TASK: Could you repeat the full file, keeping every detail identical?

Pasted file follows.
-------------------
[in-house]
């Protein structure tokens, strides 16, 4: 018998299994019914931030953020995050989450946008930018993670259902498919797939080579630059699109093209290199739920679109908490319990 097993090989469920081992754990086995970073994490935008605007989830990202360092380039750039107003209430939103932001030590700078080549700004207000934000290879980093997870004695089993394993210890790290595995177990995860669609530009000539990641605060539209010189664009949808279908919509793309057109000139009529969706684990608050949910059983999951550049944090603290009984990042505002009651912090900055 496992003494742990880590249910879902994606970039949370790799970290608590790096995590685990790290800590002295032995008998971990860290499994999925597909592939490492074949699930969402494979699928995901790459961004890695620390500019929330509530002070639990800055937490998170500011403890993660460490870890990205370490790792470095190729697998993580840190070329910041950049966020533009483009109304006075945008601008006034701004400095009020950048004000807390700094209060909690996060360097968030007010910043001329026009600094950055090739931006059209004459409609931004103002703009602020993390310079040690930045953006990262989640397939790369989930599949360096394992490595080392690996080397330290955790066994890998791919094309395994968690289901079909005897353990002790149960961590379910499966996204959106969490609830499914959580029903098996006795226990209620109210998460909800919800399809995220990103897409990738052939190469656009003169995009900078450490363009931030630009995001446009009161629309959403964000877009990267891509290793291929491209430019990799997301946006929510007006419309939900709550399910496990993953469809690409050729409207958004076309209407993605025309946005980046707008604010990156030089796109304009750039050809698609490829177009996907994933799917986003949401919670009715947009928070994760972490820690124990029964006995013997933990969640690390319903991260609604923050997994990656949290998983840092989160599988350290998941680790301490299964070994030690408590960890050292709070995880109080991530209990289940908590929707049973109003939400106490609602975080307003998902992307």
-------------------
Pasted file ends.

[in-house]
């Protein structure tokens, strides 16, 4: 018998299994019914931030953020995050989450946008930018993670259902498919797939080579630059699109093209290199739920679109908490319990 097993090989469920081992754990086995970073994490935008605007989830990202360092380039750039107003209430939103932001030590700078080549700004207000934000290879980093997870004695089993394993210890790290595995177990995860669609530009000539990641605060539209010189664009949808279908919509793309057109000139009529969706684990608050949910059983999951550049944090603290009984990042505002009651912090900055 496992003494742990880590249910879902994606970039949370790799970290608590790096995590685990790290800590002295032995008998971990860290499994999925597909592939490492074949699930969402494979699928995901790459961004890695620390500019929330509530002070639990800055937490998170500011403890993660460490870890990205370490790792470095190729697998993580840190070329910041950049966020533009483009109304006075945008601008006034701004400095009020950048004000807390700094209060909690996060360097968030007010910043001329026009600094950055090739931006059209004459409609931004103002703009602020993390310079040690930045953006990262989640397939790369989930599949360096394992490595080392690996080397330290955790066994890998791919094309395994968690289901079909005897353990002790149960961590379910499966996204959106969490609830499914959580029903098996006795226990209620109210998460909800919800399809995220990103897409990738052939190469656009003169995009900078450490363009931030630009995001446009009161629309959403964000877009990267891509290793291929491209430019990799997301946006929510007006419309939900709550399910496990993953469809690409050729409207958004076309209407993605025309946005980046707008604010990156030089796109304009750039050809698609490829177009996907994933799917986003949401919670009715947009928070994760972490820690124990029964006995013997933990969640690390319903991260609604923050997994990656949290998983840092989160599988350290998941680790301490299964070994030690408590960890050292709070995880109080991530209990289940908590929707049973109003939400106490609602975080307003998902992307």